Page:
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The Nephroprotective Role of Carnosine Against Ifosfamide-Induced Renal Injury and Electrolytes Imbalance is Mediated Via the Regulation of Mitochondrial Function and Alleviation of Oxidative StressAcknowledgments This investigation was financially supported by the Vice Chancellor of Research Affairs of Shiraz University of Medical Sciences (Grant # 95–01–36–13619). Authors thank Pharmaceutical Sciences Research Center (PSRC) of Shiraz University of Medical Sciences for providing technical facilities to carry out this study.
received 07 April 2019
accepted 19 September 2019
31 October 2019 (online)
Background Ifosfamide (IFO) is an alkylating agent administered against different types of malignancies. Several cases of renal injury and serum electrolytes disturbances have been reported in IFO-treated patients. Oxidative stress and mitochondrial dysfunction are suspected of being involved in the mechanism of IFO nephrotoxicity. Carnosine is a dipeptide which its antioxidant and mitochondria protecting properties have been mentioned in different experimental models. The current study aimed to evaluate the nephroprotective properties of carnosine against IFO-induced renal injury.
Methods Rats were treated with IFO (50 mg/kg, i.p) alone or in combination with carnosine. Serum and urine biomarkers of renal injury in addition to kidney markers of oxidative stress were evaluated. Moreover, kidney mitochondria were isolated, and some mitochondrial indices were assessed.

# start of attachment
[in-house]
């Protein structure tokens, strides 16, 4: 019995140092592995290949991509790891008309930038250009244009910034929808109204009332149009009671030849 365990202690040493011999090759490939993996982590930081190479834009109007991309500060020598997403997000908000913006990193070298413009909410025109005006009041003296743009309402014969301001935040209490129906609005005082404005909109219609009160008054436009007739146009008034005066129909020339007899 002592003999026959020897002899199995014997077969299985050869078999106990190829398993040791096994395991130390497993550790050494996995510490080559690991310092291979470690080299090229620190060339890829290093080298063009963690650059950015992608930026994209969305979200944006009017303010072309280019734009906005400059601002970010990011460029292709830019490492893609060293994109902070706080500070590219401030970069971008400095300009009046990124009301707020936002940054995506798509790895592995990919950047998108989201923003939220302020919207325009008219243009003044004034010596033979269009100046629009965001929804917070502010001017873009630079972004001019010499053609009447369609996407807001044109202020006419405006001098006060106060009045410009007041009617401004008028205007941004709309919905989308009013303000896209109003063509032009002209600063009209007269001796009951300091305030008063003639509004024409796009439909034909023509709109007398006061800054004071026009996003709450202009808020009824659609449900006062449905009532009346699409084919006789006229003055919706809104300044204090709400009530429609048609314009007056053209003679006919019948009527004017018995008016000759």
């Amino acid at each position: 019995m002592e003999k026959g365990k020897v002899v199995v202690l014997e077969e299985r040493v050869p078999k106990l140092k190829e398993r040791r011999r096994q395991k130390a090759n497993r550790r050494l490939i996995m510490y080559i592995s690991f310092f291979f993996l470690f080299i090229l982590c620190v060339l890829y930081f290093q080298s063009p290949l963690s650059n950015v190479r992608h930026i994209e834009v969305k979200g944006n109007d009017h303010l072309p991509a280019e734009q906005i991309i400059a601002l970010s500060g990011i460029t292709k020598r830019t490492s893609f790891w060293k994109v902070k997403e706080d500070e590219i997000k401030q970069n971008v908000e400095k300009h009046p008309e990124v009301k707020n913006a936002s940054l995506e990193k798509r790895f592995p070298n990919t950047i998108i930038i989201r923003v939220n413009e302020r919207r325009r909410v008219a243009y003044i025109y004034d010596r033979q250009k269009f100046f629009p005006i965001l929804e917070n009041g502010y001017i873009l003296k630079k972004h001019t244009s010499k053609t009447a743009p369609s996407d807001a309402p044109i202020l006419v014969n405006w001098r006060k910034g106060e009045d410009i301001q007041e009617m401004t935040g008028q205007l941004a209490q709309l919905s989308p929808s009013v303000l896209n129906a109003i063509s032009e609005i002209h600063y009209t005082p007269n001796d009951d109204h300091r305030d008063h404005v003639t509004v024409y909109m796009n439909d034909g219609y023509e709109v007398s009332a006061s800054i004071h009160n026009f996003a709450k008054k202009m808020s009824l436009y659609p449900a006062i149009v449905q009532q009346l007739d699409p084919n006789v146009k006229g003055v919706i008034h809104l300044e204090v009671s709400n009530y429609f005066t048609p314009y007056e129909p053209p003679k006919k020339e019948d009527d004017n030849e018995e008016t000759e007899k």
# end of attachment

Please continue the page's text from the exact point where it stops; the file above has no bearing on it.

Results Elevated serum creatinine and BUN, hypokalemia, and hypophosphatemia, in addition, to an increase in urine glucose, protein, γ-GT, and alkaline phosphatase (ALP), were evident in IFO-treated animals. IFO also caused an increase in kidney reactive oxygen species (ROS) and lipid peroxidation (LPO). Renal GSH levels and antioxidant capacity were also depleted with IFO therapy. Mitochondrial dehydrogenase activity, GSH level, membrane potential, and ATP content were decreased while mitochondrial LPO and permeabilization were increased in IFO group. Carnosine (250 and 500 mg/kg, i.p) mitigated IFO-induced oxidative stress and mitochondrial impairment in renal tissue.
Conclusion Our data suggest mitochondrial dysfunction and oxidative stress as fundamental mechanisms of renal injury induced by IFO. On the other hand, carnosine supplementation protected kidneys against IFO-induced injury through regulating mitochondrial function and mitigating oxidative stress.
Key wordsantioxidants/NO pathways drugs - biomarkers - endocrine pharmacology - toxicology - adverse drug reactions - pharmacology - drug metabolism - apoptosis - gastrointestinal pharmacology - non-specific cation channels - experimental pharmacology - cardiovascular pharmacology - cellular signal transduction by receptors and ion channels - renal pharmacology - biologics - peptide - energy metabolism - Fanconi syndrome - mitochondria - nephrotoxicity - oxidative stress
* The authors contributed equally to this work.
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